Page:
• rate this

    Comment number 1179.

    Dose anyone seriously think the missiles and drones won't fly now?

    Obama has committed himself.
    Israel is getting nervous, so he has to reassure them.
    The President is gung-ho because he must have been told that his latest toys will defeat the Syrian/Russian air defence batteries.

    As for the latest images, I remember Phan Thi Kim Phuc; that was US napalm. Same incendiary outrage, different war.

  • rate this

    Comment number 1178.

    Prove its Assad, Get China and Russia to step up, agree funding for conflict out of a levy on Syrian oil and then control military action as we are the best at it for the good of those who need protecting -

  • rate this

    Comment number 1177.

    By Dave.

    I'd like to say it's been a pleasure, but it hasn't.

  • rate this

    Comment number 1176.

    @Phil Dawson

    Yeah, but the PM who got is all wrong was Blair, not Cameron.

    Moving on, Nigel Farage said it all very succinctly (AGAIN!) on the Beeb yesterday. What on earth are we, here in the UK, going to achieve by bombing unspecified targets, potentially putting a bunch of Jihadist Muppets in control, and with no guarantee of actually saving more lives.

    Good decision parliament.

  • rate this

    Comment number 1175.

    The last time we supported America - over half a million Iraquis were killed

    According to one estimate criticised for counting excess deaths over a seriously underestimated pre-war mortality rate. Half a dozen other independent bodies produced their own estimates, which all broady agree on a figure far lower - indeed significantly lower than Saddam had killed and was still killing

  • rate this

    Comment number 1174.

    I wonder the when the media will start proffering headlines such as, "UK will still take action" You can see it coming a mile off.

  • rate this

    Comment number 1173.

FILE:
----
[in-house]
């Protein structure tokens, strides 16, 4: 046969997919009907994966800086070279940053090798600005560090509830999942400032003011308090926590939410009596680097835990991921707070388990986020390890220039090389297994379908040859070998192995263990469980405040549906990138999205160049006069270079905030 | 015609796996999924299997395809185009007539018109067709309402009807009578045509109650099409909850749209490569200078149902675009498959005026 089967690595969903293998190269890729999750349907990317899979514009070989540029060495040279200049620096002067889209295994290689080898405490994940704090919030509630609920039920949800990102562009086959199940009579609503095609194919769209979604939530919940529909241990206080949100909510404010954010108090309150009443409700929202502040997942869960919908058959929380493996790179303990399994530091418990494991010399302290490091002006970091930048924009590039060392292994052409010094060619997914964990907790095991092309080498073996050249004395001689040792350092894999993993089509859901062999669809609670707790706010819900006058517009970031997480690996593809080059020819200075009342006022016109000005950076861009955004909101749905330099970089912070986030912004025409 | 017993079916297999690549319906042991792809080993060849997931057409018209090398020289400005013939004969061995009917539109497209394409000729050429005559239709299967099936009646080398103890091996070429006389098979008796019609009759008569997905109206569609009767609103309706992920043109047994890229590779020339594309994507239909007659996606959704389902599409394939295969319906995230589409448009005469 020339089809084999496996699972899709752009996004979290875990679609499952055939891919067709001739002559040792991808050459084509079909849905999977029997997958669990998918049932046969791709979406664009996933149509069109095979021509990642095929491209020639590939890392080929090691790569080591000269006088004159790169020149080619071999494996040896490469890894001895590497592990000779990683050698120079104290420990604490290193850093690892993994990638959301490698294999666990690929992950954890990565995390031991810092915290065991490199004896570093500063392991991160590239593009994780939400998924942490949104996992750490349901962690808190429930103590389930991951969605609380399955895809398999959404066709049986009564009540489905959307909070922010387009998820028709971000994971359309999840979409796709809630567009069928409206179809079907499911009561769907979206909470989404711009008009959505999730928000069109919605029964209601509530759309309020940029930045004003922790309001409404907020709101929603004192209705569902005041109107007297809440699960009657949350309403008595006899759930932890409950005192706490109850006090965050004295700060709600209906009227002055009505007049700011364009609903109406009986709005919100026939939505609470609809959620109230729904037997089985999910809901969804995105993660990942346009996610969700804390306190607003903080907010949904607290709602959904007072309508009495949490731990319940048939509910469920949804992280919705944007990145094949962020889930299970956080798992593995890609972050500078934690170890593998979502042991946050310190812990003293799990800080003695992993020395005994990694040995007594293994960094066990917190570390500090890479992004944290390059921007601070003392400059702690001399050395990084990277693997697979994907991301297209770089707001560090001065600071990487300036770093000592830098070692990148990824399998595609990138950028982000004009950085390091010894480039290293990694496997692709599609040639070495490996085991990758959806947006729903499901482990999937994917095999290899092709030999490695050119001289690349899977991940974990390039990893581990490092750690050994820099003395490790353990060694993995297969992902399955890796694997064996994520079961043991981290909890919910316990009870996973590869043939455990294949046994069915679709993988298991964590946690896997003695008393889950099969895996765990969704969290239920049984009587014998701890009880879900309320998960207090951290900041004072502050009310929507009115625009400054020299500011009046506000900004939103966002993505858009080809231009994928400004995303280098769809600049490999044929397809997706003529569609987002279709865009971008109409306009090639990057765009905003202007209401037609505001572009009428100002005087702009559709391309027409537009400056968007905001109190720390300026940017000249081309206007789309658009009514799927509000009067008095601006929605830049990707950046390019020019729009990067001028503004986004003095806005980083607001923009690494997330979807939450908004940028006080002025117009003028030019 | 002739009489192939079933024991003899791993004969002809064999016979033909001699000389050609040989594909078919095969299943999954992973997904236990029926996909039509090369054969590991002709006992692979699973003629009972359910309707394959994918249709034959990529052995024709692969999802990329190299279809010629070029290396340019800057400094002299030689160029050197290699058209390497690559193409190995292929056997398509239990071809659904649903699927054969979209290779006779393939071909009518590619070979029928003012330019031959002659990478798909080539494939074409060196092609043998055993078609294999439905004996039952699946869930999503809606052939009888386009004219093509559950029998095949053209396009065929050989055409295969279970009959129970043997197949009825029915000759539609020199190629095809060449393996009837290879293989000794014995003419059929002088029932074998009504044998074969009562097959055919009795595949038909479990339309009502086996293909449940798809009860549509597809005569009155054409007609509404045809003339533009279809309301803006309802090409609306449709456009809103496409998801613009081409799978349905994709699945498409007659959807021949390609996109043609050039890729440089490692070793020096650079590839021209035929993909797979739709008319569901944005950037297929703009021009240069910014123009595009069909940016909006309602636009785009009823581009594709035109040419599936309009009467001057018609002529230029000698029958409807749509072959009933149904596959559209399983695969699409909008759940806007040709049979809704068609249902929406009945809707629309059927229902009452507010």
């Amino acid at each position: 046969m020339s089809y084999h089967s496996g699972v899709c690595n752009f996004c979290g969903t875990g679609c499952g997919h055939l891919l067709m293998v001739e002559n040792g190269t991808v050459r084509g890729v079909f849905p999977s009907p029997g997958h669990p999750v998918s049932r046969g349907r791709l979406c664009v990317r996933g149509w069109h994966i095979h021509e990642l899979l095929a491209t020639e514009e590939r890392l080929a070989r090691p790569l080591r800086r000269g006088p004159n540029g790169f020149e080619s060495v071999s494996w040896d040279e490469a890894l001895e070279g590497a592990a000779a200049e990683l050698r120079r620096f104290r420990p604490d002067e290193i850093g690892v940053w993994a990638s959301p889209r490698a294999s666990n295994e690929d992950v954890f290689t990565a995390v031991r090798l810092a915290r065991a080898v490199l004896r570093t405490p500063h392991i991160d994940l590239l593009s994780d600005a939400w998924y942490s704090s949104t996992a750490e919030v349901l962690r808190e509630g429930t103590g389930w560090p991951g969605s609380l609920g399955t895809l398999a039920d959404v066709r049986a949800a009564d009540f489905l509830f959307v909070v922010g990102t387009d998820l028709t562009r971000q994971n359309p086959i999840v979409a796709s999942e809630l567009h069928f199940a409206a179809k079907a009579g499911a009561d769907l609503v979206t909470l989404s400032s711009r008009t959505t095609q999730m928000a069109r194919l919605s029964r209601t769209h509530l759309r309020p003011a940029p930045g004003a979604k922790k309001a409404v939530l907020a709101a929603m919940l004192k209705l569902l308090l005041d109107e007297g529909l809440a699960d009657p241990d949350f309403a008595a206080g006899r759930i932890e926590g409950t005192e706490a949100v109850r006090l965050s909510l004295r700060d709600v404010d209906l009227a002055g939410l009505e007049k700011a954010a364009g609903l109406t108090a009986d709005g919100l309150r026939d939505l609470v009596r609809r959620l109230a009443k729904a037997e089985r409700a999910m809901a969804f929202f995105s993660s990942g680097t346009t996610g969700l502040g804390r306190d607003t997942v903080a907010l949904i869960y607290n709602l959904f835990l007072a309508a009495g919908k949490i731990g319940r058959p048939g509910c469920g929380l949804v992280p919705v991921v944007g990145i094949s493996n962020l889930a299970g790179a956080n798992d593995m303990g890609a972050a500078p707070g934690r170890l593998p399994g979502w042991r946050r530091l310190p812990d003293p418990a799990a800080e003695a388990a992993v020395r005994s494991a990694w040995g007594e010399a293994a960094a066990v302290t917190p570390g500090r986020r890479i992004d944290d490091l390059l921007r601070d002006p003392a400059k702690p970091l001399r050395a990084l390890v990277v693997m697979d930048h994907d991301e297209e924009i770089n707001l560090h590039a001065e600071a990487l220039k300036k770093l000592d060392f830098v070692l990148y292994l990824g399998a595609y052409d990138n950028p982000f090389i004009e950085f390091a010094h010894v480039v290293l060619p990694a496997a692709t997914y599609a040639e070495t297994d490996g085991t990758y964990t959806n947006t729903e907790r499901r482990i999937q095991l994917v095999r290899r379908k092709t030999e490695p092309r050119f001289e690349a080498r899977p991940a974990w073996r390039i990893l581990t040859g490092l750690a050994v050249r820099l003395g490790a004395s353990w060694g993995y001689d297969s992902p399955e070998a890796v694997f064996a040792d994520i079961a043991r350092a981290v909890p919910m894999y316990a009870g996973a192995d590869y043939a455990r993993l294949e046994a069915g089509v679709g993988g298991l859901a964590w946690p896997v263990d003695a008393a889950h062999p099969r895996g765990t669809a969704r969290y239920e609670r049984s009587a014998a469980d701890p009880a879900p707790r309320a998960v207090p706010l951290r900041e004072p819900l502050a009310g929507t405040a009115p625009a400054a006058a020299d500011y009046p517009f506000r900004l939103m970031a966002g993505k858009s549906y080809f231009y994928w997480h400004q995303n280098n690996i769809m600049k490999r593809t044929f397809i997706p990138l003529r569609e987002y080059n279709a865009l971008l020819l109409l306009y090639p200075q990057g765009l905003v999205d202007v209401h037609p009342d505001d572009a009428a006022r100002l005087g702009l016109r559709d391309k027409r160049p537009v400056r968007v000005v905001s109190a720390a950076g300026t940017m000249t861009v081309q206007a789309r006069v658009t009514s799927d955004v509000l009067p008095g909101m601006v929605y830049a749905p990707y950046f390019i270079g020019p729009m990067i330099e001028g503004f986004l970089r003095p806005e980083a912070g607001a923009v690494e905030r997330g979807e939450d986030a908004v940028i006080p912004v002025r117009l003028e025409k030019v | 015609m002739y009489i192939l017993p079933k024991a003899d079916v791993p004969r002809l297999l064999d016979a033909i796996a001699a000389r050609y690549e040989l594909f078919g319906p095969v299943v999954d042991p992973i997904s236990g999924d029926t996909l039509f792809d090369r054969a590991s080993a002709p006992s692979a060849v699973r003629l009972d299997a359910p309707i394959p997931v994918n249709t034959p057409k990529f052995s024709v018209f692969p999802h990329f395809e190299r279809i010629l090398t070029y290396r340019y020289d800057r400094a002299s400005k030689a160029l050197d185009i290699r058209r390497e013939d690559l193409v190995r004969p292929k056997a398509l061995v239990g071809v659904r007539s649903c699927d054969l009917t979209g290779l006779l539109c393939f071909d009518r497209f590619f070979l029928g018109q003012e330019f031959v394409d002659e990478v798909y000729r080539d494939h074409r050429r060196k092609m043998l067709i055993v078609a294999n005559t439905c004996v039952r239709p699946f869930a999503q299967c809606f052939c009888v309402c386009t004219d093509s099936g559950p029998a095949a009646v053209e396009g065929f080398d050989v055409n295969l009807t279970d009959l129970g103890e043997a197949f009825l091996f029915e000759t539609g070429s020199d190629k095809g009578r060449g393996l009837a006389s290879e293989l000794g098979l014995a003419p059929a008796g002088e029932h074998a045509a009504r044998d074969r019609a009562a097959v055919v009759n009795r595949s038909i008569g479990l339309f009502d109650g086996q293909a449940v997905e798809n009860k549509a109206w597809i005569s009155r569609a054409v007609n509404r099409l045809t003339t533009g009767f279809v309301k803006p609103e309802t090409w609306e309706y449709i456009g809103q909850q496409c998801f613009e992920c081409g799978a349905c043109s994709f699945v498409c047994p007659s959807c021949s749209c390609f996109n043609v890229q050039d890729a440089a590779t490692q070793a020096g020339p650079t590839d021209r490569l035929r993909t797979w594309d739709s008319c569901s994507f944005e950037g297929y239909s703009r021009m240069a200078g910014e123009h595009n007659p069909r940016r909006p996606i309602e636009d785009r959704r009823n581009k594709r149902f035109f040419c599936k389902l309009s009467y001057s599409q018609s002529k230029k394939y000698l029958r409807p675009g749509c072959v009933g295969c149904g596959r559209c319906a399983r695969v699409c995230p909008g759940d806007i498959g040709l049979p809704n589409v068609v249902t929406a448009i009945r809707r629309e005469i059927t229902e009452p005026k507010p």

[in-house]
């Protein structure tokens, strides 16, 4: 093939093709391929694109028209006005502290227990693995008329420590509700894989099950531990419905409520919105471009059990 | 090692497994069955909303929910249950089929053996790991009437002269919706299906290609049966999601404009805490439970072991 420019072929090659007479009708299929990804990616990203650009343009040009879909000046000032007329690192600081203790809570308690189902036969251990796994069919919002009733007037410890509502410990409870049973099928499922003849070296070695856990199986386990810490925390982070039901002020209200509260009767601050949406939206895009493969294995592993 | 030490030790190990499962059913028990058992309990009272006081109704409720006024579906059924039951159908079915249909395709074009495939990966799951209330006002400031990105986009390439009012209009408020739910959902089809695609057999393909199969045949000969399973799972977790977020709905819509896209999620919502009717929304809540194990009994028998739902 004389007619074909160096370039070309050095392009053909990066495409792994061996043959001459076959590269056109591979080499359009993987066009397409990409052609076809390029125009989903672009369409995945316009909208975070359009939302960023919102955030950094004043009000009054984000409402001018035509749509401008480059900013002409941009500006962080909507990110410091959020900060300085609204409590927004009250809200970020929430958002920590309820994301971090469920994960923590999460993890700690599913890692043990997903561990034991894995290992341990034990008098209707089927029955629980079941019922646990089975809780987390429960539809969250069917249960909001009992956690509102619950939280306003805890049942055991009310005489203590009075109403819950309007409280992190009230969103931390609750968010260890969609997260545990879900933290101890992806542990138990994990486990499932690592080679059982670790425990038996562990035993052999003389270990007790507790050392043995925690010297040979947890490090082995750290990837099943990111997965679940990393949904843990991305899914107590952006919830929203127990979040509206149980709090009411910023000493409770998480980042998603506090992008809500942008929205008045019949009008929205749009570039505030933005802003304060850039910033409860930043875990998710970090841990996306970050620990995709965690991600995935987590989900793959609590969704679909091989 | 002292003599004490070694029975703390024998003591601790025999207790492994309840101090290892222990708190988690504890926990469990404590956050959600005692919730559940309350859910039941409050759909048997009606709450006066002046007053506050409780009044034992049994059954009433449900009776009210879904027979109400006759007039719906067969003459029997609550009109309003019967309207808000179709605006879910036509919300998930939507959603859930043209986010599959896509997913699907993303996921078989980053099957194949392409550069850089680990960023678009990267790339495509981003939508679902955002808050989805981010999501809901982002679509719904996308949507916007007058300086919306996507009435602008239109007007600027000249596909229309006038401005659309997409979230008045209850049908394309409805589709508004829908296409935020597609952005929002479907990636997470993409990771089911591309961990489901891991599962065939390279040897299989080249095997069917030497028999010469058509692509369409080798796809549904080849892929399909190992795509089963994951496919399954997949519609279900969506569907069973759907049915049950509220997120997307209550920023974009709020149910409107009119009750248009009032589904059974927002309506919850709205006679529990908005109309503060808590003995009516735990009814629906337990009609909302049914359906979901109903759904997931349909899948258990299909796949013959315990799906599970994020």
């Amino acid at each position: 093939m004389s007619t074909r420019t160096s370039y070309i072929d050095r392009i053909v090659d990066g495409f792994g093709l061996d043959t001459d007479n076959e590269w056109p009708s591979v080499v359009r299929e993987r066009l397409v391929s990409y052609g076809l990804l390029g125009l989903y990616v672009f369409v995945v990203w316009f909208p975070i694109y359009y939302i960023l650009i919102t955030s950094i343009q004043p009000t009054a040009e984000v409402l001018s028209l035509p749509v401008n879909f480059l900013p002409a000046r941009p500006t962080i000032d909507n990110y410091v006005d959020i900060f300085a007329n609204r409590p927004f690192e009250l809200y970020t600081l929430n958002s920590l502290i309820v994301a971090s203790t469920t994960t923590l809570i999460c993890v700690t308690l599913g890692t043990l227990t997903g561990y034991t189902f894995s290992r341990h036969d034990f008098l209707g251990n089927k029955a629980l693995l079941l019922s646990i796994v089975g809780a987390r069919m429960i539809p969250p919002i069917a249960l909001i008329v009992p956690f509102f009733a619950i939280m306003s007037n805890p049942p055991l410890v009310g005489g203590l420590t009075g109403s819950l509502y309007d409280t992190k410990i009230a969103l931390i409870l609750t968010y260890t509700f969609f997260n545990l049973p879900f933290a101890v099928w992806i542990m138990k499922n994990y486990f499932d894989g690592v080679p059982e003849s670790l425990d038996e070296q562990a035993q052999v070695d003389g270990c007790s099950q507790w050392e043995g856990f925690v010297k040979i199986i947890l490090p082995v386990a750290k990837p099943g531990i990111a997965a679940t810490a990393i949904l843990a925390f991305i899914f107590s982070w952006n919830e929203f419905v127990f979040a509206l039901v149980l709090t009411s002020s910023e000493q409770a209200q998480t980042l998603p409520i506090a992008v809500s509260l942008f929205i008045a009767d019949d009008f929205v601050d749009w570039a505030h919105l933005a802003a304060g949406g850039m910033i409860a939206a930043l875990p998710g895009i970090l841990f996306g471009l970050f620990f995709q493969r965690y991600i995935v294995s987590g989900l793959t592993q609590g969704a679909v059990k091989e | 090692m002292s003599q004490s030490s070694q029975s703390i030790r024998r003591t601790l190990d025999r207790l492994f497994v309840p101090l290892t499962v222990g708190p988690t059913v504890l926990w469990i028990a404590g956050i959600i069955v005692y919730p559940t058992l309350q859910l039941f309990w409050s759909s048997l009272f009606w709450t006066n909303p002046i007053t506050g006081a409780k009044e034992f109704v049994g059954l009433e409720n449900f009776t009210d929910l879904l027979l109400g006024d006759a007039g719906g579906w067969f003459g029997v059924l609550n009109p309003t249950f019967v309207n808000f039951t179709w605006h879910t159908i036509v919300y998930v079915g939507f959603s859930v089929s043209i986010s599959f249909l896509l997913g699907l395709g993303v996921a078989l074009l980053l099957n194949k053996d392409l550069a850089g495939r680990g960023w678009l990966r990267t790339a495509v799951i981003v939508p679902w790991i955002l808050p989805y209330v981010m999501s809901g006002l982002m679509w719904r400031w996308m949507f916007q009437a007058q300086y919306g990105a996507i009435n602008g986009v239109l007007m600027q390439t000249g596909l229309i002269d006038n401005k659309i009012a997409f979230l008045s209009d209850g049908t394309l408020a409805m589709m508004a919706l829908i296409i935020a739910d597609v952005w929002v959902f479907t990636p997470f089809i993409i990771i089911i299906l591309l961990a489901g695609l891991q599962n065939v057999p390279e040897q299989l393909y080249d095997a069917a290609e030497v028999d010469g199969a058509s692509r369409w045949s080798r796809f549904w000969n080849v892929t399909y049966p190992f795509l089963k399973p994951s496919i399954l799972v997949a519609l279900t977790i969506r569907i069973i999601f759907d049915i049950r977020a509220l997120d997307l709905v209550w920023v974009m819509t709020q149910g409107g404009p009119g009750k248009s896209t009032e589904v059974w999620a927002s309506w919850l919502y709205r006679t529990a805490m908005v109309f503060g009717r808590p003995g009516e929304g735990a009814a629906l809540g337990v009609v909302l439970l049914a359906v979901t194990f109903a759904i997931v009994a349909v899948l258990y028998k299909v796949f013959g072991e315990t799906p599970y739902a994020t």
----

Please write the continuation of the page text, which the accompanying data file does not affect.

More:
The UKs position and influence in the world will be damaged by this result. What kind of country stands by and watches innocent people being attacked with chemical weapons? Apparently this one. I hope one day we dont need any help, beacuse maybe nobody will come.

  • rate this

    Comment number 1172.

    Editors Pick

    I would have voted with David ... but I 100% respect that he demonstrated great bravery in putting the question out there


  • rate this

    Comment number 1171.

    What a victory. We now won't get involved in others problems ever again as
    a yes vote in future situations will probably go the same way.

    victory 2. We now with a change in foreign policy in the ME and North Africa wont be a target for terrorists.

    victory 3. Because of the points above we can now radically reduce our military spending as we don't need it anymore

  • rate this

    Comment number 1170.

    I re-learnt a word today. Democracy. If just one of those MPs voting against read the various comments sections on this website then our voice has been heard.
    But please DO NOT think that this is over. I for one will continue to voice my opinion.

  • rate this

    Comment number 1169.

    1132, Blair put his leadership on the line with a vote on Iraq in 2003.
    Only 10 years ago and you don't even know that.
    Maybe you should check before ranting and looking very silly.